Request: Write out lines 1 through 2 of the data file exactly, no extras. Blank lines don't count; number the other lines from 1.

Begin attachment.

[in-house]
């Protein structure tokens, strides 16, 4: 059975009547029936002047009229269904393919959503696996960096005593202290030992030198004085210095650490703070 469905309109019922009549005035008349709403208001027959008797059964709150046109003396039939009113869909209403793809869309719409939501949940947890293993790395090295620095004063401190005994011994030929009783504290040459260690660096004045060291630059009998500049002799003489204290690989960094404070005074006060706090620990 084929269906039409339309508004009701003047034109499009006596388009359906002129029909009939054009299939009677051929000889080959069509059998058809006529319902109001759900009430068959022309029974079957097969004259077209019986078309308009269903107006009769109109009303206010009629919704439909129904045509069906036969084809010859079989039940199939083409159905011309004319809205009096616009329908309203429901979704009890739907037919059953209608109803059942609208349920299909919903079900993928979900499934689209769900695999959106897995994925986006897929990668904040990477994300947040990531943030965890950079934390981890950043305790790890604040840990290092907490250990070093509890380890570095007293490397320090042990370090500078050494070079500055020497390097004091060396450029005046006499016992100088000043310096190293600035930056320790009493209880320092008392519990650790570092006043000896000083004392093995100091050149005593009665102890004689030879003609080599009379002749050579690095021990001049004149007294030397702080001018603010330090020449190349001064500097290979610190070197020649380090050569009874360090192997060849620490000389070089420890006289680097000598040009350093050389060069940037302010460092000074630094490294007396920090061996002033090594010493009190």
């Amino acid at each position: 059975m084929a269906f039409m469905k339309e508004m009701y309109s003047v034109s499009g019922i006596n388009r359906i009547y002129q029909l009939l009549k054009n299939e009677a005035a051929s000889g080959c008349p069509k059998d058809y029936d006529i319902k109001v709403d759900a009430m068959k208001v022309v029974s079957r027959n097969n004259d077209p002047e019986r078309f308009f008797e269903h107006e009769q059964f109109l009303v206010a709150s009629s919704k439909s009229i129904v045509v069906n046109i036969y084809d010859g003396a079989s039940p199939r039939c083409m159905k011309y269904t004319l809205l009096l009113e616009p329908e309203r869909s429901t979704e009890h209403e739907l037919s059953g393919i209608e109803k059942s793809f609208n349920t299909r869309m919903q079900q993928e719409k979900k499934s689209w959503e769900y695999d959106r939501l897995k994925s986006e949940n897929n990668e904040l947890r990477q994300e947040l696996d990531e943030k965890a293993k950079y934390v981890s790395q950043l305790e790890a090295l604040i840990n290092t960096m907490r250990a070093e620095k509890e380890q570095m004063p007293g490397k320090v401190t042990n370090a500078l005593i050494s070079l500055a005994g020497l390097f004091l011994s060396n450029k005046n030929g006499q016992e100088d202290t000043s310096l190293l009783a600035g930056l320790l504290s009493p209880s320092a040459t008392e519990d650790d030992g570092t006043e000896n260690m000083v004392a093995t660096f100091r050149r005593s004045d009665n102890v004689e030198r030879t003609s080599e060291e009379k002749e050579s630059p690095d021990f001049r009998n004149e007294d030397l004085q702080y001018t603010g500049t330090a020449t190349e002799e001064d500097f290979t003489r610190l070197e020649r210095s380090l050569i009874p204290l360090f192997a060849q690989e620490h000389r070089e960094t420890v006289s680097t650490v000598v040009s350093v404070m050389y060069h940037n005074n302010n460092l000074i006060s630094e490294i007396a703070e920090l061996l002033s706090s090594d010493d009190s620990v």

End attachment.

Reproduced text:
[in-house]
């Protein structure tokens, strides 16, 4: 059975009547029936002047009229269904393919959503696996960096005593202290030992030198004085210095650490703070 469905309109019922009549005035008349709403208001027959008797059964709150046109003396039939009113869909209403793809869309719409939501949940947890293993790395090295620095004063401190005994011994030929009783504290040459260690660096004045060291630059009998500049002799003489204290690989960094404070005074006060706090620990 084929269906039409339309508004009701003047034109499009006596388009359906002129029909009939054009299939009677051929000889080959069509059998058809006529319902109001759900009430068959022309029974079957097969004259077209019986078309308009269903107006009769109109009303206010009629919704439909129904045509069906036969084809010859079989039940199939083409159905011309004319809205009096616009329908309203429901979704009890739907037919059953209608109803059942609208349920299909919903079900993928979900499934689209769900695999959106897995994925986006897929990668904040990477994300947040990531943030965890950079934390981890950043305790790890604040840990290092907490250990070093509890380890570095007293490397320090042990370090500078050494070079500055020497390097004091060396450029005046006499016992100088000043310096190293600035930056320790009493209880320092008392519990650790570092006043000896000083004392093995100091050149005593009665102890004689030879003609080599009379002749050579690095021990001049004149007294030397702080001018603010330090020449190349001064500097290979610190070197020649380090050569009874360090192997060849620490000389070089420890006289680097000598040009350093050389060069940037302010460092000074630094490294007396920090061996002033090594010493009190």